Mon, October 25, 2021


Remembering Kentaro Miura, creator of Berserk, which inspired countless fantasy stories

Kentaro Miura, author and creator of the influential manga "Berserk," died on May 6 of acute aortic dissection, according to a statement from publisher Young Animal Comics. He was 54.

Miura's influence on modern fantasy writing and art can hardly be overstated. "Berserk" is a serial dark fantasy story about a knight named Guts and his extremely big sword. The series, most famous for its dark themes and violence, has sold over 50 million copies since its first entry in 1989 - arguably on the strength of its character work and its complicated intrapersonal relationships as much as its Hieronymus Bosch-inspired art style.

"Berserk" helped start a visual trend that continued in video game heroes such as Cloud Strife of "Final Fantasy VII" and Dante from "Devil May Cry." Perhaps the most famous example of his inspiration is within the "Dark Souls" series by From Software, which borrows much of Miura's monster design to create its own nightmarish hellscapes.

The "Berserk" story is most famous for its Golden Age arc, the second story in the series. The arc is arguably the series peak, telling the origin of the complicated hero-villain relationship of Guts and Griffith, the beautiful and charismatic leader of mercenaries who eventually becomes obsessed with Guts. The name of the arc belies its dark nature. To this day, when artists and creators think of dark fantasy, they often think of the Eclipse moment within the Golden Age arc, which makes the red wedding sequence of "Game of Thrones" feel like a tea party by comparison. The Golden Age arc has been adapted into anime and a film trilogy.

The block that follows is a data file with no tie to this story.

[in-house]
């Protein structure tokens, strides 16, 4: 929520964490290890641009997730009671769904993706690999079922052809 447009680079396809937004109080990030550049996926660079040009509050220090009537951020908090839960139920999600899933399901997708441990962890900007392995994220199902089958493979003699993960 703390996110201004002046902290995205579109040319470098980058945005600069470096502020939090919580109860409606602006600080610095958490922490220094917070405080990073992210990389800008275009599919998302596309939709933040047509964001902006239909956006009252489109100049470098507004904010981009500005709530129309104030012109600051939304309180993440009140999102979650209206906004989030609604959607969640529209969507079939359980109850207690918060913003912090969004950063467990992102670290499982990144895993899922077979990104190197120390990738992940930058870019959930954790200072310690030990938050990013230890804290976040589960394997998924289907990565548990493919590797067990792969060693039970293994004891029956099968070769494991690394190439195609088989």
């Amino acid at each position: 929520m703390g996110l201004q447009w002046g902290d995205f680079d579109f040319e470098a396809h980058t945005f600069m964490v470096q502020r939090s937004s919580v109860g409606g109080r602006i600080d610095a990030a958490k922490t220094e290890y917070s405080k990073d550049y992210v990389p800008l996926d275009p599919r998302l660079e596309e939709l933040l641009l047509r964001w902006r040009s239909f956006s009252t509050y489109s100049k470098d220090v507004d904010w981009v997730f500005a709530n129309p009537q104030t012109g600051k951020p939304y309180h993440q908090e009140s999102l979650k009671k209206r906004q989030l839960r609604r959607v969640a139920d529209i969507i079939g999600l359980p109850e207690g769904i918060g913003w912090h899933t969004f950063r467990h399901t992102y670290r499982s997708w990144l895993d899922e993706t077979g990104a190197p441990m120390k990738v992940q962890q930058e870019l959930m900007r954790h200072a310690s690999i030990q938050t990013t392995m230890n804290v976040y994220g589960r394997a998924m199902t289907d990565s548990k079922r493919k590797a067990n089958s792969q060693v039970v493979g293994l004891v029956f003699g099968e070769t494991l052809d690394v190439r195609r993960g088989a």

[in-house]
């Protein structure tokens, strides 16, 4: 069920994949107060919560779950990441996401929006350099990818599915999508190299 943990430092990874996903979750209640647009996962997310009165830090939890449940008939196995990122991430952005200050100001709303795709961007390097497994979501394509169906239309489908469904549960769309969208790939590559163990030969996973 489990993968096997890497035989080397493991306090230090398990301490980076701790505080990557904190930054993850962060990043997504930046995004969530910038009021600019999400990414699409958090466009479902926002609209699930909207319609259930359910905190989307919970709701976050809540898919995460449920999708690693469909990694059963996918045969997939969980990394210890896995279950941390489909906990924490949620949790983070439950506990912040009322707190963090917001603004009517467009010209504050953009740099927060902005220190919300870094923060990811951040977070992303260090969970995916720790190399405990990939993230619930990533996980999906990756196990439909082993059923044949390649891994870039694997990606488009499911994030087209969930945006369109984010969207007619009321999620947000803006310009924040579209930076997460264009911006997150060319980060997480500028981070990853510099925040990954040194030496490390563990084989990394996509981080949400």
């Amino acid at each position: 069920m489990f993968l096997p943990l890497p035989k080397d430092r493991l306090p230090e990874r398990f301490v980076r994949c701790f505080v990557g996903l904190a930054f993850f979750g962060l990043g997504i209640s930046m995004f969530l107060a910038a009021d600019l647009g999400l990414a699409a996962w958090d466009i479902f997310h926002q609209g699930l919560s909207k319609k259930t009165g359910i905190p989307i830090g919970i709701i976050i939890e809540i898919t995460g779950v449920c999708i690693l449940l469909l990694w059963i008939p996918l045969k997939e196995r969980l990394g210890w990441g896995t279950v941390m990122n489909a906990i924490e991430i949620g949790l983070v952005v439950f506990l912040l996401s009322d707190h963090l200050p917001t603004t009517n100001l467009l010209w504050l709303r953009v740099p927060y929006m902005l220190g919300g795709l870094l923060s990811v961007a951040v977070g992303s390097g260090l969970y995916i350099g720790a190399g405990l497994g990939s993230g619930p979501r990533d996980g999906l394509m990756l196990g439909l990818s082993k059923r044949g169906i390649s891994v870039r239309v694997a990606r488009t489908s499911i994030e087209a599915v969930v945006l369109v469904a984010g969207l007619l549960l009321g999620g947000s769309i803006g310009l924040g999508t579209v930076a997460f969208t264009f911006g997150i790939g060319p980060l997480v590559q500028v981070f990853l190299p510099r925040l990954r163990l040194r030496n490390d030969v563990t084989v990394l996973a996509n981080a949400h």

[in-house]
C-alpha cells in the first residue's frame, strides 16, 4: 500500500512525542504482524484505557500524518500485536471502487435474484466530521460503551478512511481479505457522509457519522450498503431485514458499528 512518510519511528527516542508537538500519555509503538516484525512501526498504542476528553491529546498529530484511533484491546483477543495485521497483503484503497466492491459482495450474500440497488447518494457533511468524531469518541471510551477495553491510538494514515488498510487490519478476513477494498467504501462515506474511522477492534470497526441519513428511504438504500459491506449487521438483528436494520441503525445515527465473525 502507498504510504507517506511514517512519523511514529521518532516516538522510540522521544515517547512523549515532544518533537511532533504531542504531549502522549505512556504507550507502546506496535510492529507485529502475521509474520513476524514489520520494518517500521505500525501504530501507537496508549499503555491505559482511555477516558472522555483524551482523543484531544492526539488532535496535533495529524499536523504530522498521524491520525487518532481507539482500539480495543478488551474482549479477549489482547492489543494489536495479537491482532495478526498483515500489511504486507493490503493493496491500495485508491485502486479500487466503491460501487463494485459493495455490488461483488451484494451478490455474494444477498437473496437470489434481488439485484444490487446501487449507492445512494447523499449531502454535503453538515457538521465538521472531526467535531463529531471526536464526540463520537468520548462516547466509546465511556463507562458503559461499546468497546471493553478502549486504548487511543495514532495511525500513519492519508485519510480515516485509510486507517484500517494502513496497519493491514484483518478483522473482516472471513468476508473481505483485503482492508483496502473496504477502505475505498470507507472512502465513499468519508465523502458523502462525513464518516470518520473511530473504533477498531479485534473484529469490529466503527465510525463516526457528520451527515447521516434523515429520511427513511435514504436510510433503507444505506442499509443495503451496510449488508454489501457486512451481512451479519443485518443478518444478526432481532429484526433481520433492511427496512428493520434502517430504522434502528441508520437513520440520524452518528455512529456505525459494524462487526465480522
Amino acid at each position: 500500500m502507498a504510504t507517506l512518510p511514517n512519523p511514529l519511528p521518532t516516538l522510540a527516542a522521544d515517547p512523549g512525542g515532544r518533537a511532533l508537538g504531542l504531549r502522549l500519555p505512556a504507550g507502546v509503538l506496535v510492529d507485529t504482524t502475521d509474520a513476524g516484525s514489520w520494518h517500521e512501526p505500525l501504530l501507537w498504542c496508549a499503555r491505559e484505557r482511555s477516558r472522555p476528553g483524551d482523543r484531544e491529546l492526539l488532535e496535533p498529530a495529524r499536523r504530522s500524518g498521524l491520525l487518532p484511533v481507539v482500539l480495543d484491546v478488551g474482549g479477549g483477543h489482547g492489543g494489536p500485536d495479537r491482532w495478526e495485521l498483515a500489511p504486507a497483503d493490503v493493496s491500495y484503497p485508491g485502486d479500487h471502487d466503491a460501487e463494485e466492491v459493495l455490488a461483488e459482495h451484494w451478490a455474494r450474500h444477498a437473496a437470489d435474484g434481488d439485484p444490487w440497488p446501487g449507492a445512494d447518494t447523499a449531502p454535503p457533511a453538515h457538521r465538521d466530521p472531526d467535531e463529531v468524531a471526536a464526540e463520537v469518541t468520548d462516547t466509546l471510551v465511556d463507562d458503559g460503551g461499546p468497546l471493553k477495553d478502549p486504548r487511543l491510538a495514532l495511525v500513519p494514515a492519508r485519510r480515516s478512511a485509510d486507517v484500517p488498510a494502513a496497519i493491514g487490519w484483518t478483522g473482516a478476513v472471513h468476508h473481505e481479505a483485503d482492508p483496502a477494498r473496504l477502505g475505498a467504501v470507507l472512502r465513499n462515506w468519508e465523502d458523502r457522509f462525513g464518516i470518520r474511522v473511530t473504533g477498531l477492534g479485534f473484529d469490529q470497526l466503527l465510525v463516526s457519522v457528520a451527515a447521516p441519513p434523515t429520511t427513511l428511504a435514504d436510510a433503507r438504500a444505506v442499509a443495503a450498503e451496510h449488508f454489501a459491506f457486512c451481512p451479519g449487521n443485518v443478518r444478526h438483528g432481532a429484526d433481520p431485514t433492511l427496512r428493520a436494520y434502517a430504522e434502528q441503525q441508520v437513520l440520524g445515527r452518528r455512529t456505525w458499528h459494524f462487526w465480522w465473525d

Thousands of players of the online role-playing game "Final Fantasy XIV" gathered online Wednesday night and Thursday morning to memorialize Miura. Many of those paying their respects are within the Dark Knight class, which was heavily inspired by "Berserk" and Miura.

"Berserk" may be a story that remains unfinished; it is still going. Miura famously took long breaks (often measured in several years) between stories. His readers were often very patient with these breaks, particularly since "Berserk" is more detailed and meticulously drawn (and planned out) than many standard manga works. It was a popular meme to guess what Miura might be up to during his hiatus, including his admiration for pop-idol video games.

"Berserk" and Miura's other art have endured throughout the decades and will live on through the countless other fantasy worlds he's inspired. Like "Berserk," Miura's ability to inspire and move entire universes may never end.

Published : May 20, 2021

By : The Washington Post · Gene Park